Golf guru Metroplus

A hoary past

indian golf story   | Photo Credit: mail pic

Golf is played in a variety of settings throughout the world and on a variety of courses. Without a doubt, not all are blessed with the refinements of manicured greens and watered fairways that are nowadays taken for granted. This has not stopped entrepreneurs from picking up vast tracts of land be they deserts or swamps and converting them into salubrious surrounds. But without argument, golf is considered best played on seaside links, as the Scots do, but sadly not prevalent in India.

Golf in India is a British legacy, bequeathed to us as has been cricket, the railways and the bureaucracy.

Golf in the 19th century

Eight years after the passing of Napolean, in 1829, was founded the Royal Calcutta Golf Club. Till the formation of the Indian Golf Union in 1955, the RCGC was considered the administrative centre for Indian golf. Five years into Queen Victoria’s reign, the Royal Bombay (no longer in existence) was founded in 1842.

The world’s oldest inter-club

The Bangalore Golf Club came into existence in 1876 followed closely by the Madras Golf Club in 1877. Indeed, members of these two clubs are proudly privileged to play the biannual inter-club, played continuously since 1878 (with breaks on account of the World Wars) and touted as the world’s oldest, surviving, inter-club event.

Ride that horse

Interestingly, when the Madras Golf Club merged with the Madras Gymkhana Club in 1878, a round of golf meant that seven holes were played at Island Grounds, with a horseback ride to Guindy to play four holes and a ride back to Island Grounds to play the remaining seven. Some endurance this by Col.Ross Thomson, the first Captain of Golf and his merry men!

As old as they can get

In the 1850s, the Maharaja of Travancore allowed his lands in Trivandrum to be converted into a nine-hole course. With the RCGC having moved more than once in its history, the Trivandrum Golf Club is considered the oldest course in India. 1878 saw the formation of the Shillong Club in Assam, 1884 in Ahmedabad, 1887 in Bolarum, Hyderabad and 1895, the Kodaikanal Golf Club and the Tollygunge Club, Calcutta.

Golf in India had firmly taken root, well before it could in the United States or in mainland Europe even though Golf had been introduced in these areas during the end of the 18th century. 1873 is the year recorded for the first golf club in the United States and somewhere in the 1880s, for the first one in Europe.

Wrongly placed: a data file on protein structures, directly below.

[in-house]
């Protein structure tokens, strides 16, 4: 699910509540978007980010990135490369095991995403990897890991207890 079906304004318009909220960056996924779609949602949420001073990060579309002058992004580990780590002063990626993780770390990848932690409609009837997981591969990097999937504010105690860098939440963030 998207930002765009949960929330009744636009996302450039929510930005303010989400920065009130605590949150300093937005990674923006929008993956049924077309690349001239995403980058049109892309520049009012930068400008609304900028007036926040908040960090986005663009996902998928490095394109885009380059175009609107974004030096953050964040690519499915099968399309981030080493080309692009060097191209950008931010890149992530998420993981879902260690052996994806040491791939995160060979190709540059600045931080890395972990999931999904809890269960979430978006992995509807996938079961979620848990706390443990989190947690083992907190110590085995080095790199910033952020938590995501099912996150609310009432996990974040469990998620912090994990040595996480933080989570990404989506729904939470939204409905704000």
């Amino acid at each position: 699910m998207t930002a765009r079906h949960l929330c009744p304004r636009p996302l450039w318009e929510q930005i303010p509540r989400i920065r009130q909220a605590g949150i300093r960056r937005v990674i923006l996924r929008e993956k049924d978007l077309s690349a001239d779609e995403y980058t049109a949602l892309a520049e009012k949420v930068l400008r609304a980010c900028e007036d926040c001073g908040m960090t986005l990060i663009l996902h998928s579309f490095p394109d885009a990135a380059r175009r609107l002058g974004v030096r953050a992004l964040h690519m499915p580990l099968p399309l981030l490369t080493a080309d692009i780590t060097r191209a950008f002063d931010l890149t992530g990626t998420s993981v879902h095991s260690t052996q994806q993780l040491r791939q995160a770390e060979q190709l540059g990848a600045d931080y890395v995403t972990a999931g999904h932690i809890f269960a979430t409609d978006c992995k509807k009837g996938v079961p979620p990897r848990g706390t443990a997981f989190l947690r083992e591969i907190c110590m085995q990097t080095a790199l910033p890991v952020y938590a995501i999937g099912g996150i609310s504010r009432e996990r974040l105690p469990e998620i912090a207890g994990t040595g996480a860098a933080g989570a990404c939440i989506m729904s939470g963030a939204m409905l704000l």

Close to a thousand

In a marked contrast, in England and Scotland, almost a 1000 golf clubs were founded between 1830 and 1900, an explosive growth attributed to the expansion of the railway lines in the U.K as part of the Industrial Revolution.

Indian golf greats

Prior to 1947, golf was very much a part of the social fabric of the British Raj and post Independence, it was known as an elitist game and afforded by few.

H.S.Malik, his brother I.S.Malik and nephew Ashok Malik were some of the early, exceptionally-gifted amateurs and considered the first family of Indian golf. With memberships to Golf Clubs restricted to Europeans only, I.S Malik broke the mould in becoming the first Indian member of the RCGC in 1946, paving the way for many more Indians to join the elite golf clubs.

Mohinder Bal was the first Indian to win the All Indian Championship. P.G. ‘Billoo’ Sethi was a genius five-time All India champ and the first ever amateur to win the Indian Open in 1965, beating the great Peter Thompson, winner of the inaugural Indian Open in 1964 and most famous for his five-time Open Championship wins.

Rajkumar Pitamber, or Pit as he was called, was another outstanding golfer and a two-time All India champion.

The modern crop

In recent times, Vikramjit Singh, Lakshman Singh, Sita Rawley, Nonita lal Qureishi, Amit Luthra, Smriti Mehra, Arjun Atwal, Jeev Milkha Singh, Gaurav Ghei, Shiv Kapur, Jyoti Randhawa, Digvijay Singh, Gaganjeet Bhullar and Anirban Lahiri are some of the men and women who have done India proud, with many of them bringing laurels to this country. Grateful for the huge traditions bestowed upon us, the modern day pundits of the game in India are determined that they build on the past and firmly guide Indian golf to greater heights.

Related Topics
This article is closed for comments.
Please Email the Editor

Printable version | Apr 14, 2021 8:33:26 AM | https://www.thehindu.com/features/metroplus/golf-guru-a-hoary-past/article6426722.ece

Next Story